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Logistics Warriors

I am very proud of the Soldiers of the 15th Sustainment Brigade. They did an outstanding job of “Supporting the Action” in Iraq. During their deployment, the 4,000-plus Soldiers of the brigade ensured that both U.S. and Coalition forces throughout Iraq had the food, ammunition, fuel, maintenance support, equipment, and repair parts they needed to take the fight to the enemy and sustain the force. They also provided medical, financial, and personnel support to the force.

The 15th Sustainment Brigade sustained Multi-National Division-Baghdad (MND–B) by providing supply-point and unit distribution for all classes of supply. We also provided direct support to other units throughout our area of operations. The brigade’s subordinate battalions included the 15th Brigade Troops Battalion, 15th Personnel Services Battalion, 15th Finance Battalion, 68th Combat Sustainment Support Battalion, 541st Combat Sustainment Support Battalion, 867th Corps Support Battalion, and 786th Quartermaster Battalion. Our Soldiers showed continuous enthusiasm for being in Iraq and helping to make a positive difference. When news arrived that their time in theater had been extended, they continued to move forward, and the mission remained their top priority.

What continued to surprise me was that these Soldiers were required not only to be proficient in their logistics or personnel military occupation specialties, but, because of the ever-changing environment of Iraq, they also to had bear a share of the mission’s combat burden. These Soldiers were truly “Logistics Warriors,” even as they continued to be multifunctional at all assigned missions.

The brigade’s officers, noncommissioned officers (NCOs), and Soldiers played a critical role in ensuring the success of numerous combat operations. On a daily basis, our Soldiers put their training to the test and traveled some of the most dangerous roads in the world to ensure that first-class support was provided to their brothers and sisters in arms. These Soldiers were logistics heroes. They conquered the treacherous routes traversing their area of responsibility and provided the essentials to our most lethal combat platform, the Soldier. Our logisticians were entrusted each day with operating and maintaining millions of dollars worth of equipment that had a direct impact on combat operations. Logistics officers, NCOs, and Soldiers put a lot of their previous experiences and talents to work.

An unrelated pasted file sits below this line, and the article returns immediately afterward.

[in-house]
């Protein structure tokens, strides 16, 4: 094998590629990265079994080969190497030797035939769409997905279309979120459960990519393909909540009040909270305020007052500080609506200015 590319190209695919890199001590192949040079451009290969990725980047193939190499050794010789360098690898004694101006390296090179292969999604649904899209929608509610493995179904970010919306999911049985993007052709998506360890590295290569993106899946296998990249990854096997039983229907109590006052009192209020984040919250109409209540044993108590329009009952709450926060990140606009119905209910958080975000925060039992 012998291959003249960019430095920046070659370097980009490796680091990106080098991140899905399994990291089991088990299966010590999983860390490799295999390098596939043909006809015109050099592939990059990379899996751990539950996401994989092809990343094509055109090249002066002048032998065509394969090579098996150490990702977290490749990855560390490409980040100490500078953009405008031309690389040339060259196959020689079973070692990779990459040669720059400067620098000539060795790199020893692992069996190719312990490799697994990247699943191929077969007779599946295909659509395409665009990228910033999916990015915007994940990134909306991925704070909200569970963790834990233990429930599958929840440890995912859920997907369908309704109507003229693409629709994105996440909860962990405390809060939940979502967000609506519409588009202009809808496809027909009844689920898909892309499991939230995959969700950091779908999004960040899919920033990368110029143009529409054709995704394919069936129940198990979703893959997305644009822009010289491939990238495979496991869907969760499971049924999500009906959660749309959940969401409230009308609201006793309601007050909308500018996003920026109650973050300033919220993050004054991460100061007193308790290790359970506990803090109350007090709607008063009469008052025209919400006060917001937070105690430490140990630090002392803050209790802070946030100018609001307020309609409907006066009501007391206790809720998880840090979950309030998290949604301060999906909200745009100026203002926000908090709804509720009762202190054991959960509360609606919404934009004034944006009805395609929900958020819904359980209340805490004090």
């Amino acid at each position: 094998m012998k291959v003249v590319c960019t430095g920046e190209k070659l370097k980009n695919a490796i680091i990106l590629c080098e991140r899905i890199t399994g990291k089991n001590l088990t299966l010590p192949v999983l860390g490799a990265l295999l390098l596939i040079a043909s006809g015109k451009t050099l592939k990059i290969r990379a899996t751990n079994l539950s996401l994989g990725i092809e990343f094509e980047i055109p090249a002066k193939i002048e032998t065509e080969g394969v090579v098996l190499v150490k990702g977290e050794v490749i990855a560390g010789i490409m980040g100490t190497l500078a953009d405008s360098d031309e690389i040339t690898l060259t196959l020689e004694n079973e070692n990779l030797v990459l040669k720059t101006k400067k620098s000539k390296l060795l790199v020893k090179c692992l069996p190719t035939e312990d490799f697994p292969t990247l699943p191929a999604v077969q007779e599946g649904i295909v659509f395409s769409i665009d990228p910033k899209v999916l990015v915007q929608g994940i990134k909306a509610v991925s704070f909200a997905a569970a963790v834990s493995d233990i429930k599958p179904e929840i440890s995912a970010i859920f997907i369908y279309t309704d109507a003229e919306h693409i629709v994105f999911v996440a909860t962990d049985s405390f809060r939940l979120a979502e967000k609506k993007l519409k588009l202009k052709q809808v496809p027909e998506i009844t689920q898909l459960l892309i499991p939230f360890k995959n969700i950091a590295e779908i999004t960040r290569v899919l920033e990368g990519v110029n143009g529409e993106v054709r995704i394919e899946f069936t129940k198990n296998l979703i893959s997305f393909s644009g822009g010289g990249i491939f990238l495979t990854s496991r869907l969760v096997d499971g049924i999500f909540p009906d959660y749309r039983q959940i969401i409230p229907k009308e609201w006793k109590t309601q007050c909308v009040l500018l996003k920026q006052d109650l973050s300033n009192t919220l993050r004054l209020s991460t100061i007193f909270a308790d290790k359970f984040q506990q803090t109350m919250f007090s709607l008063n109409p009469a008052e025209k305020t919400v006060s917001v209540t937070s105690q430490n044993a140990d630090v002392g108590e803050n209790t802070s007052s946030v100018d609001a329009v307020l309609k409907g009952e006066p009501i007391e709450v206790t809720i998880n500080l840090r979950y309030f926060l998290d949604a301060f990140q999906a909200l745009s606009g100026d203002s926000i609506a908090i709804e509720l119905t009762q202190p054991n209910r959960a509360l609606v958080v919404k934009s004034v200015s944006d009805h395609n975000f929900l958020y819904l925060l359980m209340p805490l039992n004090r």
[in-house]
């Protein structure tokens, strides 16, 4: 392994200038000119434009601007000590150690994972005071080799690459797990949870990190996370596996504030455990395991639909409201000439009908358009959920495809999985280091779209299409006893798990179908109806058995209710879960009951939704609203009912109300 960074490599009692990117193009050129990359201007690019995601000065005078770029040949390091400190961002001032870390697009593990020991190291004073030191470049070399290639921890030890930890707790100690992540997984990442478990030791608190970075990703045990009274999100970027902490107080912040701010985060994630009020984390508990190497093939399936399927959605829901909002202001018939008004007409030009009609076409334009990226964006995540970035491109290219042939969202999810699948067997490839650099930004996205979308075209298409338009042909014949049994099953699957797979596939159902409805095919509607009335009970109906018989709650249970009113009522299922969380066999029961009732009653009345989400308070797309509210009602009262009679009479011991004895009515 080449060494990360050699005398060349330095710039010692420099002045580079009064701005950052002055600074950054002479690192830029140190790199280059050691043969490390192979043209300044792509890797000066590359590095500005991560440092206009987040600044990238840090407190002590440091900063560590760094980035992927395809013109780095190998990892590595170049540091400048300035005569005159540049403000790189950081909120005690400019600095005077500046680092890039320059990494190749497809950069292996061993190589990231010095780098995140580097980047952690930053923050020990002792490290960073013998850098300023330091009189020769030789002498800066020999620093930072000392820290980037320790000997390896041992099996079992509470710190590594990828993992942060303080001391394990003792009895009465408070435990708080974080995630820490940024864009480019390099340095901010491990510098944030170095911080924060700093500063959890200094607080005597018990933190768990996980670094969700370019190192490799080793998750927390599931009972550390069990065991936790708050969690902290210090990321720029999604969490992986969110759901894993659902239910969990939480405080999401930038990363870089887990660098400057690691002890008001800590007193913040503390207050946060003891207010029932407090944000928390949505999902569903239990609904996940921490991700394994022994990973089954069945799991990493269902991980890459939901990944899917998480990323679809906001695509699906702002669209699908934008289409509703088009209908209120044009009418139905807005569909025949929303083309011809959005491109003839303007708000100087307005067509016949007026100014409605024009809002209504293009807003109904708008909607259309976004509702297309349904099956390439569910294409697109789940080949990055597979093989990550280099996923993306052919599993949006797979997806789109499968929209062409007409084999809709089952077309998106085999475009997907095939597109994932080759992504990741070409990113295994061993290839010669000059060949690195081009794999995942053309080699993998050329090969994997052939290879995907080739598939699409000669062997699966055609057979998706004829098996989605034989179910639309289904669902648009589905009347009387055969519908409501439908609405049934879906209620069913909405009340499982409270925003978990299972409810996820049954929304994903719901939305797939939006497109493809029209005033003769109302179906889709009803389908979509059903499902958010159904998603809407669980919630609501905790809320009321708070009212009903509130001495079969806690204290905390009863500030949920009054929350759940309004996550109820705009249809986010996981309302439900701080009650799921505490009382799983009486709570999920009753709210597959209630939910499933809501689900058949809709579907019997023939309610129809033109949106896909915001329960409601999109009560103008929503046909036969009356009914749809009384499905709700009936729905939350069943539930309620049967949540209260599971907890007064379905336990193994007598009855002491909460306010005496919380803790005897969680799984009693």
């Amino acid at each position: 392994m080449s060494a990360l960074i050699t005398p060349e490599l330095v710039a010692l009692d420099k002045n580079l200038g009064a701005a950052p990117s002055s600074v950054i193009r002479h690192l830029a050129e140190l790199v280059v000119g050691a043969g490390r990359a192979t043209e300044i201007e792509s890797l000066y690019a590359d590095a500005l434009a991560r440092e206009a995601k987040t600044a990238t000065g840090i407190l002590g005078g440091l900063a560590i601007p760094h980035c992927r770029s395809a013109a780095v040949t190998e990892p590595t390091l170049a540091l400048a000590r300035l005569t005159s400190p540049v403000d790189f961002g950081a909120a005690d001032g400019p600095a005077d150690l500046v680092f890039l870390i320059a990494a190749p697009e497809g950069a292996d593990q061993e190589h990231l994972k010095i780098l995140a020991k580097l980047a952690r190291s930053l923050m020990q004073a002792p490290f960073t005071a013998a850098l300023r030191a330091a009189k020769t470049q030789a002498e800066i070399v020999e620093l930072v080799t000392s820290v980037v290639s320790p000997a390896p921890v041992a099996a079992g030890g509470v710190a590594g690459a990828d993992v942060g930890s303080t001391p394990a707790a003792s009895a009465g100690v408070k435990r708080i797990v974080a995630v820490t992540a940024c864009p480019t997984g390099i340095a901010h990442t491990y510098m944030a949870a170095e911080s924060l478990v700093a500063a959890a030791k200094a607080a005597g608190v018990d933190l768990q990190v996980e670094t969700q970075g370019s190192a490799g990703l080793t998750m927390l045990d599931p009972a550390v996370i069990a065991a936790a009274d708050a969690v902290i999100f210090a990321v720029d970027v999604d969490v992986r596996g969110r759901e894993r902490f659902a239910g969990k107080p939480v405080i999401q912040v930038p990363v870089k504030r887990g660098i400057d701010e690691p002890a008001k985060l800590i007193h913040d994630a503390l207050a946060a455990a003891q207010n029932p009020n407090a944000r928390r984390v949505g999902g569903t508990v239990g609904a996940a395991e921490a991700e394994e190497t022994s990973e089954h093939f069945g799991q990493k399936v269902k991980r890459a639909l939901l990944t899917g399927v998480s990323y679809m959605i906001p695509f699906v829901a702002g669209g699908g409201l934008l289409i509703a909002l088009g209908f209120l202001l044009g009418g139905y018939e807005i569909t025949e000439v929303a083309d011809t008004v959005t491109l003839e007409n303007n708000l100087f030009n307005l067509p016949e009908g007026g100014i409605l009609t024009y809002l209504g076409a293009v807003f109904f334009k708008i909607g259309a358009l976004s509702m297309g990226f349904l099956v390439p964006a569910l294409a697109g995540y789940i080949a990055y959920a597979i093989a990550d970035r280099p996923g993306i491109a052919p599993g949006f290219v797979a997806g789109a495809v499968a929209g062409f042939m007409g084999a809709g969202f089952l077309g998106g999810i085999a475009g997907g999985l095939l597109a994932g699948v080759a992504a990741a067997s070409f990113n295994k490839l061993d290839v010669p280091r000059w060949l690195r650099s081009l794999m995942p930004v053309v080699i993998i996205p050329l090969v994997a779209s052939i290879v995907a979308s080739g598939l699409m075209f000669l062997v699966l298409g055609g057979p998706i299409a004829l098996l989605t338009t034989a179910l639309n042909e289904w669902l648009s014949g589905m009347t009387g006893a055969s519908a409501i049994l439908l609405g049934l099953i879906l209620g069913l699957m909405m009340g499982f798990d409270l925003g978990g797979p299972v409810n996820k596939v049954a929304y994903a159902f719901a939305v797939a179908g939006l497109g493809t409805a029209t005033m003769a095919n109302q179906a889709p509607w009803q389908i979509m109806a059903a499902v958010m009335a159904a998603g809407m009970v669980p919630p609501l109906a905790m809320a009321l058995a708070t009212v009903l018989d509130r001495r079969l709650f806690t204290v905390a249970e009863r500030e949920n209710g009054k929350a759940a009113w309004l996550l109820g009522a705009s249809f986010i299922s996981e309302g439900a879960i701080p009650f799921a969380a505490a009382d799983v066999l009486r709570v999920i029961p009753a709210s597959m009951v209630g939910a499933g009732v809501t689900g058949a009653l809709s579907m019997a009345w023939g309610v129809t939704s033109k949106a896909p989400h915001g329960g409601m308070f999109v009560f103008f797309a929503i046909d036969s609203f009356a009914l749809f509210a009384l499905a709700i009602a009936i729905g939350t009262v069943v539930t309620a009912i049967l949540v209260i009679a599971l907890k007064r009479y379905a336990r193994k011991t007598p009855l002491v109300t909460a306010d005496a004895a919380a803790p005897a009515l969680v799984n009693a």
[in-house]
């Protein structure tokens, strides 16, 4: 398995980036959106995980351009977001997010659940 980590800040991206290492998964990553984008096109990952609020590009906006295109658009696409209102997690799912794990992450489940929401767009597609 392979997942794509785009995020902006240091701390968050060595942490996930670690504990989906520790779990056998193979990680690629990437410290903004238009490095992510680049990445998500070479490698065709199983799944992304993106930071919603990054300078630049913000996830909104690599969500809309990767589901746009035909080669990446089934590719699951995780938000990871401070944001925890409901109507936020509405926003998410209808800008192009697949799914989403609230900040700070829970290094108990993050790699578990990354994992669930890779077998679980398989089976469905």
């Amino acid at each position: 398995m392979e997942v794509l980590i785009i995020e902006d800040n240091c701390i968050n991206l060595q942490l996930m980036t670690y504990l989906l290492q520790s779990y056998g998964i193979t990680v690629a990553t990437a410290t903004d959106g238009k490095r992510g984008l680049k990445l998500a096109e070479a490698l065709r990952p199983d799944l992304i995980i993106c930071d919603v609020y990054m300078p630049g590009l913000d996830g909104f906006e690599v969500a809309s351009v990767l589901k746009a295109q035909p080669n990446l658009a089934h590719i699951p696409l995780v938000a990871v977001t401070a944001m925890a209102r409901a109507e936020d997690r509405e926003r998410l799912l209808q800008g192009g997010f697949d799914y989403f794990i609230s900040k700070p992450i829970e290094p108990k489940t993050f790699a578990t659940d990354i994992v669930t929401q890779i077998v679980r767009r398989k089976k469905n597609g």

As I traveled our battlespace visiting our troops, they always amazed me with their understanding of the significance of their contributions to the fight and the importance to the warfighter of performing their mission well. It was a true team effort. I like to use a football team as the analogy for our role. We were like the offensive line: We may not have gotten all the glory, but we were an important part of what the team needed to win. If we were not successful at what we did, then the whole team would suffer.

Our Soldiers provided maintenance support and vehicle enhancements. They provided transportation of all classes of supplies and services. They operated central receiving and shipping points (CRSPs) and arrival/departure airfield control group terminals. Along with Airmen, they operated Army post offices and managed personnel support. They conducted forward operating base security and convoy security escorts. They operated one of the largest ammunition supply points in the theater. And they provided showers and dry clothing repair and acted as mayor of a forward operating base.

The advantage that the logistics warriors bring to the fight is the will to work until the mission is accomplished while constantly improving on their tactics, techniques, and procedures. While visiting one of our CRSP yards, I was impressed to hear that an NCO had drafted an idea that would decrease the upload and download times of the units delivering cargo. This new arrangement would alleviate an ongoing problem and increase efficiency in the yard. The idea was based on his experience on a previous deployment. After I had received a briefing on this, I realized that our young Soldiers know what right looks like, what works and what doesn’t work.

These young warriors are the continuity within our ranks and have experienced multiple ways of running logistics facilities and systems, so they know and understand what the right fixes are for a particular problem. The logistics warriors of the 15th Sustainment Brigade bring a variety of experiences to ensuring the success of the day-to-day fight.
ALOG

Command Sergeant Major Mark D. Joseph is the Command Sergeant Major of the 15th Sustainment Brigade. He has an associate’s degree in applied science in transportation from City College of Chicago and a B.S. degree in business administration (logistics management) from Touro University and an M.B.A. degree from Touro University. He is a graduate of the Army Sergeants Major Academy.